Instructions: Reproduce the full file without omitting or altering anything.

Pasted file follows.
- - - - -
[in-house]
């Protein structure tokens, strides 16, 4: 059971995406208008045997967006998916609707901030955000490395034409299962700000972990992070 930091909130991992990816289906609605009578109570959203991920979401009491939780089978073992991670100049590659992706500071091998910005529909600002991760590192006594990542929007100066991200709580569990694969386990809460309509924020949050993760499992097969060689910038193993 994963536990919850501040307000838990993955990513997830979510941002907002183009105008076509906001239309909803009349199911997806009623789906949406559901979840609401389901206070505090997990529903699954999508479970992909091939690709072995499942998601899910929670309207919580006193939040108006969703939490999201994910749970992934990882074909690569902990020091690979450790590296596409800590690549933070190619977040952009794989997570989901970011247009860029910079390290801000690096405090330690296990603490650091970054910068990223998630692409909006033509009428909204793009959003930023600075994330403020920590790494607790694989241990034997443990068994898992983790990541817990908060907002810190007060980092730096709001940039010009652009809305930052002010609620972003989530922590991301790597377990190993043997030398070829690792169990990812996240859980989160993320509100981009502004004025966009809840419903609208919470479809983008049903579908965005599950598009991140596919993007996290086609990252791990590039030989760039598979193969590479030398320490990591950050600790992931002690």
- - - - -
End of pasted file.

[in-house]
């Protein structure tokens, strides 16, 4: 059971995406208008045997967006998916609707901030955000490395034409299962700000972990992070 930091909130991992990816289906609605009578109570959203991920979401009491939780089978073992991670100049590659992706500071091998910005529909600002991760590192006594990542929007100066991200709580569990694969386990809460309509924020949050993760499992097969060689910038193993 994963536990919850501040307000838990993955990513997830979510941002907002183009105008076509906001239309909803009349199911997806009623789906949406559901979840609401389901206070505090997990529903699954999508479970992909091939690709072995499942998601899910929670309207919580006193939040108006969703939490999201994910749970992934990882074909690569902990020091690979450790590296596409800590690549933070190619977040952009794989997570989901970011247009860029910079390290801000690096405090330690296990603490650091970054910068990223998630692409909006033509009428909204793009959003930023600075994330403020920590790494607790694989241990034997443990068994898992983790990541817990908060907002810190007060980092730096709001940039010009652009809305930052002010609620972003989530922590991301790597377990190993043997030398070829690792169990990812996240859980989160993320509100981009502004004025966009809840419903609208919470479809983008049903579908965005599950598009991140596919993007996290086609990252791990590039030989760039598979193969590479030398320490990591950050600790992931002690």